Sorry, SpaceX. Watch This Week As NASA Pays $90 Million To Launch U.S. Astronaut On A Russian Rocket

U.S. astronauts now fly to the International Space Station (ISS) from American soil, right?

So why is a NASA astronaut about to blast-off to the ISS from Russia at a cost of over $90 million?

Despite the success of “Launch America” back on May 30, 2020 when NASA astronauts Bob Behnken and Doug Hurley journeyed to and from the ISS in SpaceX hardware during the historic SpaceX Crew Demo-2 mission, NASA astronaut Kate Rubin will this week leave Earth from the Baikonur Cosmodrome in Kazakhstan.

As I reported back in June, it’s the final part of an existing contract between NASA and the Russian space agency to send a US astronaut to the ISS aboard a Russian Soyuz spacecraft.

When is the next

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SpaceX rocket issue delays astronaut launch

Astronauts make round trip to space station from U.S. soil

NASA astronaut Douglas Hurley (C) waves to onlookers as he boards a plane at Naval Air Station Pensacola to return him and NASA astronaut Robert Behnken home to Houston a few hours after the duo landed in their SpaceX Crew Dragon Endeavour spacecraft off the coast of Pensacola, Fla,, on August 2, 2020. Photo by Bill Ingalls/NASA | License Photo

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NASA, SpaceX Delay Crew-1 Mission Due To ‘Off-Nominal Behavior’ From Falcon 9

KEY POINTS

  • NASA and SpaceX’s crewed mission has been delayed to November
  • The agency cited “off-nominal behavior” from the Falcon 9’s engine
  • The delay can provide more time to ensure the mission’s safety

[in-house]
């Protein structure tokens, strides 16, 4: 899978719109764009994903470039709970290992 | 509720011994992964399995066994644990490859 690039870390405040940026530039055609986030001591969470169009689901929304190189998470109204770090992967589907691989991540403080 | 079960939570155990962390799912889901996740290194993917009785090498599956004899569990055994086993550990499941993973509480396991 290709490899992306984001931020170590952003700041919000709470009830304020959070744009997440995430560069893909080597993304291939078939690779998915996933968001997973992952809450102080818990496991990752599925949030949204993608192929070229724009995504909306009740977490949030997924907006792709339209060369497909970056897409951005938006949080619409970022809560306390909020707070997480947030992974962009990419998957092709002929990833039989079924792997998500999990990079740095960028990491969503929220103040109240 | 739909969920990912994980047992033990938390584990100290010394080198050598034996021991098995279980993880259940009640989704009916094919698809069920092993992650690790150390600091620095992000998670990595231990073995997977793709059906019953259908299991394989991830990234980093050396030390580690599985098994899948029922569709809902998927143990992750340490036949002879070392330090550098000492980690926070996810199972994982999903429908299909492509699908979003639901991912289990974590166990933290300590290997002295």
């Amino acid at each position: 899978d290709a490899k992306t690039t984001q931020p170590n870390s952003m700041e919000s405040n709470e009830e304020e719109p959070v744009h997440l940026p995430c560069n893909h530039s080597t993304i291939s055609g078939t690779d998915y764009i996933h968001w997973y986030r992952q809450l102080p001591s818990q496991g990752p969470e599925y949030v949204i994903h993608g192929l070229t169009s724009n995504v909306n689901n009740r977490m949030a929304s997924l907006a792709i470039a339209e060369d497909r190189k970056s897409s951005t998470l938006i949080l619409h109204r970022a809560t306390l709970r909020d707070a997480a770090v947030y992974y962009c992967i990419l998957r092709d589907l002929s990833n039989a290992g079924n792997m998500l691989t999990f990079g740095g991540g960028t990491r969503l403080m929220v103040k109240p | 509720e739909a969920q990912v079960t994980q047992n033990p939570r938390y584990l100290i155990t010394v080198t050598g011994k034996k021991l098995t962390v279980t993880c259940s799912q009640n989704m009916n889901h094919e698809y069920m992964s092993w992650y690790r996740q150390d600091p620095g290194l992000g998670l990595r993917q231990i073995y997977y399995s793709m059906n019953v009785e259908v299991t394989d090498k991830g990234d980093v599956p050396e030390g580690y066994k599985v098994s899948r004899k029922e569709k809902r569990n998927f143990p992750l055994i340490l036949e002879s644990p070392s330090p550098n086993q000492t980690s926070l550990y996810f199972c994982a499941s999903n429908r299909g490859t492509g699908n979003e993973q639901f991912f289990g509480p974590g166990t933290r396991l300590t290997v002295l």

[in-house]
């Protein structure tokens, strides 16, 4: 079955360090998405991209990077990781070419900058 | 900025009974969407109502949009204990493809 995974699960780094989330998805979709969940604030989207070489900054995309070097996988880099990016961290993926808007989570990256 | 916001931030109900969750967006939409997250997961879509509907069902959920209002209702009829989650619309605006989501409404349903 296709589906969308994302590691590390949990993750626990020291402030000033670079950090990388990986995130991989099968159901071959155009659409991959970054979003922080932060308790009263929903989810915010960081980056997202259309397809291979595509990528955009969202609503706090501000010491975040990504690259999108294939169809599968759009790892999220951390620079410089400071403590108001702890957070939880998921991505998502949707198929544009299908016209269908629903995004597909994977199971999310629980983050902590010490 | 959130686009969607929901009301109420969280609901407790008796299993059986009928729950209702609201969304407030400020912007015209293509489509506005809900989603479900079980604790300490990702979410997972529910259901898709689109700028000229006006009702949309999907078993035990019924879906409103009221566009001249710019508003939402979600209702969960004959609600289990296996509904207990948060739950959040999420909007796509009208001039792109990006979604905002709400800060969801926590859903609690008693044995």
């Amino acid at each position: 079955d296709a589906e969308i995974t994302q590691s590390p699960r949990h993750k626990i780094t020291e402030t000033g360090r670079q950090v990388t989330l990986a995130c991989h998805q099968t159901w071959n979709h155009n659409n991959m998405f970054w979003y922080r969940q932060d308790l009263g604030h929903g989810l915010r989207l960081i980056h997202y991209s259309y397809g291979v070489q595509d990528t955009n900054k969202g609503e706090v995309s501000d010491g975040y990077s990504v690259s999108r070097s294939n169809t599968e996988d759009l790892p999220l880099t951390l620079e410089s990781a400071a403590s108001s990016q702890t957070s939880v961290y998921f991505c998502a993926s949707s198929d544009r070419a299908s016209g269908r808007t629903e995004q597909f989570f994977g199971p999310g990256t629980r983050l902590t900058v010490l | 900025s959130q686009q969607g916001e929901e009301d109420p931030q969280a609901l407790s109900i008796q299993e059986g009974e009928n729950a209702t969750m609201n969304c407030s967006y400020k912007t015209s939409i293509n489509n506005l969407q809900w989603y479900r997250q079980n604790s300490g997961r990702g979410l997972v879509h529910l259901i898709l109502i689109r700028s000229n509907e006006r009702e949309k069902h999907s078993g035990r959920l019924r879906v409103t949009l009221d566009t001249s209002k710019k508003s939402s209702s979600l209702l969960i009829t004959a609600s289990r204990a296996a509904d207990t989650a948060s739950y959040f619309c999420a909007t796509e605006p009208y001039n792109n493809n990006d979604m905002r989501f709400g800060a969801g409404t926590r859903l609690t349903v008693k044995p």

NASA and SpaceX’s Crew-1 has been delayed due to “off-nominal” behavior from the Falcon 9.

It was in May when NASA and SpaceX successfully launched astronauts Bob Behnken and Doug Hurley to the International Space Station (ISS), marking the first time that American astronauts launched from American soil in nearly a decade. But that successful mission was just a demonstration and the first actual crewed operational flight of a Crew Dragon spacecraft, the Crew-1 mission, was set for a late October launch following several delays.

But on Oct. 1, NASA released a statement on the Crew-1 mission, noting a new target of “no sooner than early-to-mid November.” The agency cited “off-nominal behavior” from the Falcon 9’s first

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Rocket problem prompts NASA and SpaceX to delay next launch of astronauts

“We have a strong working relationship with our SpaceX partner,” Kathy Lueders, associate administrator of NASA’s human exploration and operations mission directorate, said in the post. “With the high cadence of missions SpaceX performs, it really gives us incredible insight into this commercial system and helps us make informed decisions about the status of our missions. The teams are actively working this finding on the engines, and we should be a lot smarter within the coming week.”

SpaceX did not respond to a request for comment.

The mission, which had previously been scheduled for Oct. 31, would launch NASA astronauts Michael Hopkins, Shannon Walker, Victor Glover as well as Japanese astronaut Soichi Noguchi to the space station for a stay of about six months.

It would be SpaceX’s first operational mission of flying full crews for extended stays after it successfully completed a shorter test mission with two astronauts in

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San Antonio company working with military, SpaceX to move cargo anywhere in world in an hour or less

A San Antonio company is partnering with the military and SpaceX to move cargo anywhere in the world in an hour using commercial spacecraft — including vertical-landing rockets built in Texas.

U.S. Transportation Command, which is responsible for moving military personnel and equipment around the world, said it’s working with Exploration Architecture, or XArc, and Elon Musk’s SpaceX to develop “rapid transportation through space” capabilities.

XArc, with six employees, is responsible for determining what’s needed on the ground to launch and land commercial spacecraft around the world.

The collaboration is the latest development in Texas’ still-expanding role in space travel and could help the U.S. military more quickly respond to threats and humanitarian crises around the world.